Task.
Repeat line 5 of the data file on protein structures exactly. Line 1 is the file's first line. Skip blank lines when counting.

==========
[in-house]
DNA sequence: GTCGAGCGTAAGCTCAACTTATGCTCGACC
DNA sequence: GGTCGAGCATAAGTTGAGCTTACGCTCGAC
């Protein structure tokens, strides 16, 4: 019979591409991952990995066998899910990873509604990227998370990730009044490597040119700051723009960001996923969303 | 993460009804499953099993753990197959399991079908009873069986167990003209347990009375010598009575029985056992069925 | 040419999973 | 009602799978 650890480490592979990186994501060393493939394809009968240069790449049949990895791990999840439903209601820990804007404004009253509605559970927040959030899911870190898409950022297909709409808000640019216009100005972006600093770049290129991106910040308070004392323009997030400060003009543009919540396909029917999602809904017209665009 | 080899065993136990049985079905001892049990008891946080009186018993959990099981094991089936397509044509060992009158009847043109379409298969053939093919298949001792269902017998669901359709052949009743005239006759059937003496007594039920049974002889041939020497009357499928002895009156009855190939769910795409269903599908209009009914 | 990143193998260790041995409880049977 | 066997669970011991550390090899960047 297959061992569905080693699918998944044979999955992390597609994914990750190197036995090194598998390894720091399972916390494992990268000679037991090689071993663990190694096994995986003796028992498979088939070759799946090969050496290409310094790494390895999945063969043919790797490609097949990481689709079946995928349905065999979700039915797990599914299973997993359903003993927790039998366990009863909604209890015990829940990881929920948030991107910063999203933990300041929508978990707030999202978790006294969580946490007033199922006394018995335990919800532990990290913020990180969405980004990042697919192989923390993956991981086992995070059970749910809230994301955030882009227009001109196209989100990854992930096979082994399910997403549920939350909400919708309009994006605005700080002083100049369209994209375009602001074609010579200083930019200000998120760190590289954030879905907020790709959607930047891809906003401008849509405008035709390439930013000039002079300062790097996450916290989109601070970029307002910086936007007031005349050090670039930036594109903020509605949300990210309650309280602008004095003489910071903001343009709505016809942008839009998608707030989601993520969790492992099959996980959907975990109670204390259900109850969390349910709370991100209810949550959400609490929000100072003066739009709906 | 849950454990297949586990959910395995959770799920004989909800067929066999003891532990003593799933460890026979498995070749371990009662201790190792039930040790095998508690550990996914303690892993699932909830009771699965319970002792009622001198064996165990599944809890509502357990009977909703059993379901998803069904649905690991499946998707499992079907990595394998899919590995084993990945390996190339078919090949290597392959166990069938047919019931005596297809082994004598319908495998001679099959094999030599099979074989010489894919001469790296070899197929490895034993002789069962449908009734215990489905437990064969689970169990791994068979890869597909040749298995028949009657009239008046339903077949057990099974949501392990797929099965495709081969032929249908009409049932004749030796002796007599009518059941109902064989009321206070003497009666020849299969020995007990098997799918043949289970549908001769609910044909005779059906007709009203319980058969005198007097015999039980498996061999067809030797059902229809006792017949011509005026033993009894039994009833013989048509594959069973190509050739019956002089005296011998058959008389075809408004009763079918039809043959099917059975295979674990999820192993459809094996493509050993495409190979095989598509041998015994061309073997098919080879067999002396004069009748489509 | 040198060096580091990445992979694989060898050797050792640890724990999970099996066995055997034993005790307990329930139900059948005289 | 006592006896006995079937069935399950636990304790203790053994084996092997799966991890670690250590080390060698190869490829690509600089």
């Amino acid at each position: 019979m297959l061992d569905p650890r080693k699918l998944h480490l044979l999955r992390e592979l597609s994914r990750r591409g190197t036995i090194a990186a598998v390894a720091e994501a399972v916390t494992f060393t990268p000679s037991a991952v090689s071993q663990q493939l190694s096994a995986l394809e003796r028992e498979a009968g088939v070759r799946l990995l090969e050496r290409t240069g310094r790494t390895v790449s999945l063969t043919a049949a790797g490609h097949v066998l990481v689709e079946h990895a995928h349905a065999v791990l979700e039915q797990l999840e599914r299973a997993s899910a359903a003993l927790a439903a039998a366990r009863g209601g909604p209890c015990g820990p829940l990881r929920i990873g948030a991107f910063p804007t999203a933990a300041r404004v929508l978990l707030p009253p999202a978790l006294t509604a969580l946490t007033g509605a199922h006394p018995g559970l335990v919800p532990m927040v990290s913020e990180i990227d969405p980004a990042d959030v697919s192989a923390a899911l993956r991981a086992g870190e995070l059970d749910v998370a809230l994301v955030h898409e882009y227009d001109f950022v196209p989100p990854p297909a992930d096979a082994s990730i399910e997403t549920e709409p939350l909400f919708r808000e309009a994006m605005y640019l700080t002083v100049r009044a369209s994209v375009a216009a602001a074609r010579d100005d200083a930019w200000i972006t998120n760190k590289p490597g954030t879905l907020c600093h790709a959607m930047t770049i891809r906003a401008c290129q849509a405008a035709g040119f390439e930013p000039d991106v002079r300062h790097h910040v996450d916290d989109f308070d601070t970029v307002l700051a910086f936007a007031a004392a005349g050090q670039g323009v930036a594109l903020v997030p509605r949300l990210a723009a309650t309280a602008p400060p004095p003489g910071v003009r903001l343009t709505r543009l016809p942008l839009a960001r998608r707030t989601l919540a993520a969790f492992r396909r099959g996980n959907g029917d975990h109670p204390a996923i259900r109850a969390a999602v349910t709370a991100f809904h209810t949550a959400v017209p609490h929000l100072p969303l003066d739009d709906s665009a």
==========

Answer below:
């Amino acid at each position: 019979m297959l061992d569905p650890r080693k699918l998944h480490l044979l999955r992390e592979l597609s994914r990750r591409g190197t036995i090194a990186a598998v390894a720091e994501a399972v916390t494992f060393t990268p000679s037991a991952v090689s071993q663990q493939l190694s096994a995986l394809e003796r028992e498979a009968g088939v070759r799946l990995l090969e050496r290409t240069g310094r790494t390895v790449s999945l063969t043919a049949a790797g490609h097949v066998l990481v689709e079946h990895a995928h349905a065999v791990l979700e039915q797990l999840e599914r299973a997993s899910a359903a003993l927790a439903a039998a366990r009863g209601g909604p209890c015990g820990p829940l990881r929920i990873g948030a991107f910063p804007t999203a933990a300041r404004v929508l978990l707030p009253p999202a978790l006294t509604a969580l946490t007033g509605a199922h006394p018995g559970l335990v919800p532990m927040v990290s913020e990180i990227d969405p980004a990042d959030v697919s192989a923390a899911l993956r991981a086992g870190e995070l059970d749910v998370a809230l994301v955030h898409e882009y227009d001109f950022v196209p989100p990854p297909a992930d096979a082994s990730i399910e997403t549920e709409p939350l909400f919708r808000e309009a994006m605005y640019l700080t002083v100049r009044a369209s994209v375009a216009a602001a074609r010579d100005d200083a930019w200000i972006t998120n760190k590289p490597g954030t879905l907020c600093h790709a959607m930047t770049i891809r906003a401008c290129q849509a405008a035709g040119f390439e930013p000039d991106v002079r300062h790097h910040v996450d916290d989109f308070d601070t970029v307002l700051a910086f936007a007031a004392a005349g050090q670039g323009v930036a594109l903020v997030p509605r949300l990210a723009a309650t309280a602008p400060p004095p003489g910071v003009r903001l343009t709505r543009l016809p942008l839009a960001r998608r707030t989601l919540a993520a969790f492992r396909r099959g996980n959907g029917d975990h109670p204390a996923i259900r109850a969390a999602v349910t709370a991100f809904h209810t949550a959400v017209p609490h929000l100072p969303l003066d739009d709906s665009a």